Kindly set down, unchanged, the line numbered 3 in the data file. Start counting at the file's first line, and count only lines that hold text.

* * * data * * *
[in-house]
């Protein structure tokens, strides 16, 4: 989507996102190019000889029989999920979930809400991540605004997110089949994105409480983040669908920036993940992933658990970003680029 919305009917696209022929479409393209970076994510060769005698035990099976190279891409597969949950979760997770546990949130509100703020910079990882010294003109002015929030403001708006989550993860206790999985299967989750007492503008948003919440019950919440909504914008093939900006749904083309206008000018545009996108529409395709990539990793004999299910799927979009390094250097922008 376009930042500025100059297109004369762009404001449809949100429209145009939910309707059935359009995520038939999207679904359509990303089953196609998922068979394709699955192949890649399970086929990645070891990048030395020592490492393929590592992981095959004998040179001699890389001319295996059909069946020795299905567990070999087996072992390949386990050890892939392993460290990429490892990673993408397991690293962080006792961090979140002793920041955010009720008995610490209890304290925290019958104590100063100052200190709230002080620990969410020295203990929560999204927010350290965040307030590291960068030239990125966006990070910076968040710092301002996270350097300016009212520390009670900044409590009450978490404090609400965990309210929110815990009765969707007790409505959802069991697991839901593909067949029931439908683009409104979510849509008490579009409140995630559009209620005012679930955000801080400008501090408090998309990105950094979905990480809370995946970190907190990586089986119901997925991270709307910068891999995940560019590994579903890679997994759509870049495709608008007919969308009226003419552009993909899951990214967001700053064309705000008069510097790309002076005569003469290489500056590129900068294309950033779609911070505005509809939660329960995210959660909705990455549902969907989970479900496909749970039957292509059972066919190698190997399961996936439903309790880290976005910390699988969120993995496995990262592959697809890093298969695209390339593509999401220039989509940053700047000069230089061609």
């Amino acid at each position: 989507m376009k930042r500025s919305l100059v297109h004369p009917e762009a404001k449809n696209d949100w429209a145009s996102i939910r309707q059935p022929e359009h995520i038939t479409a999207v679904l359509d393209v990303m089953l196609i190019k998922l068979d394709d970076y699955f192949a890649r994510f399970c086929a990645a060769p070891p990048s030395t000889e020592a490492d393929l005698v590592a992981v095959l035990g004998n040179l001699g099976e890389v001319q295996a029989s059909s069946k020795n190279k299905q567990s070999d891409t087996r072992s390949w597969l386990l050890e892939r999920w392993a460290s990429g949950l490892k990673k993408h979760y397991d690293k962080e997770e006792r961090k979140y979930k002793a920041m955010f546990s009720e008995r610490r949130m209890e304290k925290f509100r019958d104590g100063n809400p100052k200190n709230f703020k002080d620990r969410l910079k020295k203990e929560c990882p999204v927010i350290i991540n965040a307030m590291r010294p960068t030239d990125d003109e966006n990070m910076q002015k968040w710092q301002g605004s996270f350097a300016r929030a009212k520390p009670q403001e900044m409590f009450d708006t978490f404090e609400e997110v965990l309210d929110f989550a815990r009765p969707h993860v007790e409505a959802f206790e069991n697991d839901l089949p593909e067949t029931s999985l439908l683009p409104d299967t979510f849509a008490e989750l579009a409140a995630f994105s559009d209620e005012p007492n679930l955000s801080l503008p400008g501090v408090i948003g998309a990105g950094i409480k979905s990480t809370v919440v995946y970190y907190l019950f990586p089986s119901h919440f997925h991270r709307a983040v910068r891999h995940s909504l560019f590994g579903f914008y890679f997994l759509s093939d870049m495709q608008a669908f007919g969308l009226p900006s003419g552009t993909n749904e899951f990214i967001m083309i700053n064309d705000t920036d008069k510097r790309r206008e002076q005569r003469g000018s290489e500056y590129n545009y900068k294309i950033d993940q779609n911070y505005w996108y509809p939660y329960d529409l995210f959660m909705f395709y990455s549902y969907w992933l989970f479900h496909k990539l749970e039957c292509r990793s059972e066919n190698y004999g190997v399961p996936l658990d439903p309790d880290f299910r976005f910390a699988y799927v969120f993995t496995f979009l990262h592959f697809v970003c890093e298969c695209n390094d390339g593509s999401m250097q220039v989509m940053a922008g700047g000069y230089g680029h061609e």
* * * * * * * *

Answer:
């Amino acid at each position: 989507m376009k930042r500025s919305l100059v297109h004369p009917e762009a404001k449809n696209d949100w429209a145009s996102i939910r309707q059935p022929e359009h995520i038939t479409a999207v679904l359509d393209v990303m089953l196609i190019k998922l068979d394709d970076y699955f192949a890649r994510f399970c086929a990645a060769p070891p990048s030395t000889e020592a490492d393929l005698v590592a992981v095959l035990g004998n040179l001699g099976e890389v001319q295996a029989s059909s069946k020795n190279k299905q567990s070999d891409t087996r072992s390949w597969l386990l050890e892939r999920w392993a460290s990429g949950l490892k990673k993408h979760y397991d690293k962080e997770e006792r961090k979140y979930k002793a920041m955010f546990s009720e008995r610490r949130m209890e304290k925290f509100r019958d104590g100063n809400p100052k200190n709230f703020k002080d620990r969410l910079k020295k203990e929560c990882p999204v927010i350290i991540n965040a307030m590291r010294p960068t030239d990125d003109e966006n990070m910076q002015k968040w710092q301002g605004s996270f350097a300016r929030a009212k520390p009670q403001e900044m409590f009450d708006t978490f404090e609400e997110v965990l309210d929110f989550a815990r009765p969707h993860v007790e409505a959802f206790e069991n697991d839901l089949p593909e067949t029931s999985l439908l683009p409104d299967t979510f849509a008490e989750l579009a409140a995630f994105s559009d209620e005012p007492n679930l955000s801080l503008p400008g501090v408090i948003g998309a990105g950094i409480k979905s990480t809370v919440v995946y970190y907190l019950f990586p089986s119901h919440f997925h991270r709307a983040v910068r891999h995940s909504l560019f590994g579903f914008y890679f997994l759509s093939d870049m495709q608008a669908f007919g969308l009226p900006s003419g552009t993909n749904e899951f990214i967001m083309i700053n064309d705000t920036d008069k510097r790309r206008e002076q005569r003469g000018s290489e500056y590129n545009y900068k294309i950033d993940q779609n911070y505005w996108y509809p939660y329960d529409l995210f959660m909705f395709y990455s549902y969907w992933l989970f479900h496909k990539l749970e039957c292509r990793s059972e066919n190698y004999g190997v399961p996936l658990d439903p309790d880290f299910r976005f910390a699988y799927v969120f993995t496995f979009l990262h592959f697809v970003c890093e298969c695209n390094d390339g593509s999401m250097q220039v989509m940053a922008g700047g000069y230089g680029h061609e």